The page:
The myopia (shortsightedness) epidemic, predicted to affect half of the world’s population by 2050, is racing even faster towards this target with the numbers boosted by the Covid-19 pandemic’s enforced indoor and screen-watching lifestyles. However, a study is now suggesting that perceptual learning may, literally, shine at least some light at the end of this blurred vision tunnel, according to Australian Gary Rodney, behavioural optometrist and fellow of the International Academy of Orthokeratology and Myopia Control (FIAOMC).
Rodney says the quality of the information provided by senses like the eyes is vital to the creation of an understandable overall picture of what is seen and experienced. It can help the person viewing it to perceive it, react to it, and understand it in a way that the information it supplies enables them to function and fit into their surroundings.
However, this data can be easily compromised if the information sent to the brain for processing, is distorted in any way, or the processing systems are not functioning correctly.
A Ray of Hope for Myopics
Rodney said the positive results of a study which showed that perceptual learning used in neural processing could make up for at least some of the problems caused by optical defects like myopia, and is a welcome addition to the toolbox of treatments currently being used to manage this fast-spreading refraction error. These include specially-designed single, and multi-focal contact lenses, as well as the Orthokeratology overnight treatment which uses gas permeable contacts.
When the References are Faulty
He said vision processing in the visual cortex uses memories and information accumulated from reactions to various stimuli like light, colour, construction and location as reference, and this is where perceptual learning has stepped in. Where these references have been distorted by poor vision or a glitch in the way the brain makes use of them, studies are suggesting that perceptual learning can change how people see using vision task performance training.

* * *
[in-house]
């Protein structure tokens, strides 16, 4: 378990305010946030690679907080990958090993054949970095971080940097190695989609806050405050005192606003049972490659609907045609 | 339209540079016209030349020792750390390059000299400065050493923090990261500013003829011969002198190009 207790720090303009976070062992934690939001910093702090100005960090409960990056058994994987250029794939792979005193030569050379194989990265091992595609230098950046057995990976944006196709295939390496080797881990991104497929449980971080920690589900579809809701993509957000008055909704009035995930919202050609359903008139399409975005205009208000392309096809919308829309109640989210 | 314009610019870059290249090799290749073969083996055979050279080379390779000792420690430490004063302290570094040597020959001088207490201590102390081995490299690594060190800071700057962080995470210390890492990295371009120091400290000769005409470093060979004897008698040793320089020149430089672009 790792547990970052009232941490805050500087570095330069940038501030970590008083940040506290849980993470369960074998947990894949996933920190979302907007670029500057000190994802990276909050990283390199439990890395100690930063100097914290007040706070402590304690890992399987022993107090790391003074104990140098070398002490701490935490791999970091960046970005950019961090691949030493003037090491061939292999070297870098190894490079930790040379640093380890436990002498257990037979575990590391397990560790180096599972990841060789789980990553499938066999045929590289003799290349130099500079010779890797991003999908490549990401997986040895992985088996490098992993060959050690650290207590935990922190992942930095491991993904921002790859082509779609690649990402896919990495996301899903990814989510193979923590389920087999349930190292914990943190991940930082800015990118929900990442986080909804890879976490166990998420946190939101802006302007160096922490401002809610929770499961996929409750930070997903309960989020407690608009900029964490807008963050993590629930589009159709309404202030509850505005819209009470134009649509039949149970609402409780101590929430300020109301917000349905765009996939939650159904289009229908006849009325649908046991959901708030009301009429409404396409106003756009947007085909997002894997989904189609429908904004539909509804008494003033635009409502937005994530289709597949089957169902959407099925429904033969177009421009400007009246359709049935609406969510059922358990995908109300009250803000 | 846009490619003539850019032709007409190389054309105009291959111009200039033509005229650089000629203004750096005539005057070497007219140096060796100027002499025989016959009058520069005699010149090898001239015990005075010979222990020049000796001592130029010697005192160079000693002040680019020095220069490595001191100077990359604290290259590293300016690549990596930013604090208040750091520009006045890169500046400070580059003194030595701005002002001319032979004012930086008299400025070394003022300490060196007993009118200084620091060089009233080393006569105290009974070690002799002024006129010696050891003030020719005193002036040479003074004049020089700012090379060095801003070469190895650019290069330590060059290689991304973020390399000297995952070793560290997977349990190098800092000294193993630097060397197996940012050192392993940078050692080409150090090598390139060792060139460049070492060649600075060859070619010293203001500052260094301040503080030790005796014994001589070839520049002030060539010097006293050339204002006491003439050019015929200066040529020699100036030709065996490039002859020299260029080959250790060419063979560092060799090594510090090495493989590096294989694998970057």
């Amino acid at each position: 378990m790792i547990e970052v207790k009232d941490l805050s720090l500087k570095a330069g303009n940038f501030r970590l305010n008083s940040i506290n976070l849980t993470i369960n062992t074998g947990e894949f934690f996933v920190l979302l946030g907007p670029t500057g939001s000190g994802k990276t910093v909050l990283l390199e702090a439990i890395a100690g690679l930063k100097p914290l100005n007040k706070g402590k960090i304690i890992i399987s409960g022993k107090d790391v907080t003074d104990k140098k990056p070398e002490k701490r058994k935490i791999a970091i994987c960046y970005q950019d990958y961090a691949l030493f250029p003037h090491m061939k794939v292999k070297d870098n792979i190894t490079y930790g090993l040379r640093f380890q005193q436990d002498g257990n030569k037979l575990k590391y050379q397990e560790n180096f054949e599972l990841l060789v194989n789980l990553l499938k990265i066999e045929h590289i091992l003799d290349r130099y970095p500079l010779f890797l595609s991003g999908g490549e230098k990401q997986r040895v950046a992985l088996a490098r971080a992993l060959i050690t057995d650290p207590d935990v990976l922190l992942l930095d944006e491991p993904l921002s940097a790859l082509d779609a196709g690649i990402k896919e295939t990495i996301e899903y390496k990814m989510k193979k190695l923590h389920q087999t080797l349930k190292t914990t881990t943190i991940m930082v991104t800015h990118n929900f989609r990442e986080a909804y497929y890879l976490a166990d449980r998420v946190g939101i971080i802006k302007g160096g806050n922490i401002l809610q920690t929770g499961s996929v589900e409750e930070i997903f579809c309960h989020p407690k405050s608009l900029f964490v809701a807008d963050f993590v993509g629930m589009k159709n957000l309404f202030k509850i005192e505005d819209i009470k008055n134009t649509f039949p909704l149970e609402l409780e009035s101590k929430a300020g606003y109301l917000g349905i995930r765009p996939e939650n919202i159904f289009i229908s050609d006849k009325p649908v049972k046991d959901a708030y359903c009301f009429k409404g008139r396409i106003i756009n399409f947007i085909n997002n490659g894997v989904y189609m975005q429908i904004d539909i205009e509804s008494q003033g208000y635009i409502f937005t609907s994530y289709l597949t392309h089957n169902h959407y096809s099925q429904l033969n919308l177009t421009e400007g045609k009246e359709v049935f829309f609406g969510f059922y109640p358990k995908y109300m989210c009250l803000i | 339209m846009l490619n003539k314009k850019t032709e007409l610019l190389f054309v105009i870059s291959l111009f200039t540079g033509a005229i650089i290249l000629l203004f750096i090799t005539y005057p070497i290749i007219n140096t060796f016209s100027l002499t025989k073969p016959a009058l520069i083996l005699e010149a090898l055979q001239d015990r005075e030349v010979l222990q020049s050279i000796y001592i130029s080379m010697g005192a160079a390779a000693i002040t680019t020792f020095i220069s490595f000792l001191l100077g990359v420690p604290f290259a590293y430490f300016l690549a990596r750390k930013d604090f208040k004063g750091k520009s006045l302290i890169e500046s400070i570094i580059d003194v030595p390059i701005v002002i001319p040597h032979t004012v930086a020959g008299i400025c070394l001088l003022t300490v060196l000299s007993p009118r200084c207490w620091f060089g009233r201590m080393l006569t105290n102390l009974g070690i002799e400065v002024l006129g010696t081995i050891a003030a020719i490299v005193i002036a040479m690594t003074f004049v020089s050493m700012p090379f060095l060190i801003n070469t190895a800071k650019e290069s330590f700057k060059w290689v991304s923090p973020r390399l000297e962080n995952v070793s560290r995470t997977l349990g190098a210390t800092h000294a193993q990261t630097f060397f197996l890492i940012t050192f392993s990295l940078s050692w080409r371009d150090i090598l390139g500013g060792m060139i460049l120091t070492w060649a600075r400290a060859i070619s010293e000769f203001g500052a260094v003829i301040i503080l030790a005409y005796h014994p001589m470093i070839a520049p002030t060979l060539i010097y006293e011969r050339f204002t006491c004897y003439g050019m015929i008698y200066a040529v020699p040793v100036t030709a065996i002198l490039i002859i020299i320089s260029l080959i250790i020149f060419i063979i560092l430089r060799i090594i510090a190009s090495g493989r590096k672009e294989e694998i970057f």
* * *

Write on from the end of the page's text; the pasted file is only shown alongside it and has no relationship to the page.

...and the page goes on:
However, most studies like the myopia one are still focusing only on specific aspects of the problem. In this case the study reported a significant amount of improvement in both contrast sensitivity and visual acuity in adults with myopia who had perceptual learning.
Rodney, while welcoming these results, like many other eye doctors and researchers, is hoping that future studies will take a wider approach to the problem, and bring about even more positive results with regard to improving myopic vision and reducing its impact on their perception of the world around them.
How Myopia Impacts on Vision
“Distortion of data and how it’s processed is one of the worst consequences of myopia for the billions who have this progressive refractory error. It’s the difference between good perceptual vision (or insight) and blurred plain sight. The compromised data collected any more than a few feet away won’t only be visibly blurred, but will not be pure and accurate enough for the brain to be able to create a clear picture of it ,” Rodney says.
“And myopia also impacts on how the data is processed into signals that are sent to the brain for further processing into a final thought image. This happens because myopia causes the light rays which carry the initial data to land short of the retina instead of on it, so impacting on how this receptor and processor of the data functions.”
HEAR: Ultra106.5FM Interview with Gary Rodney – Covid and Myopia: What you need to know!
For more information on myopia prevention and management, perceptual vision and vision therapy and its importance, or to book an appointment for a thorough eye check-up, visit the Smart Vision website: Optometrists Sydney: Optometry Services For Children and Adults | Smart Vision; for specific information about Myopia treatment and prevention visit Myopia Prevention: Solutions, Control And Treatment In Sydney; and for detailed information about Myopia Treatment visit Orthokeratology In Sydney: The Non Surgical Alternative.
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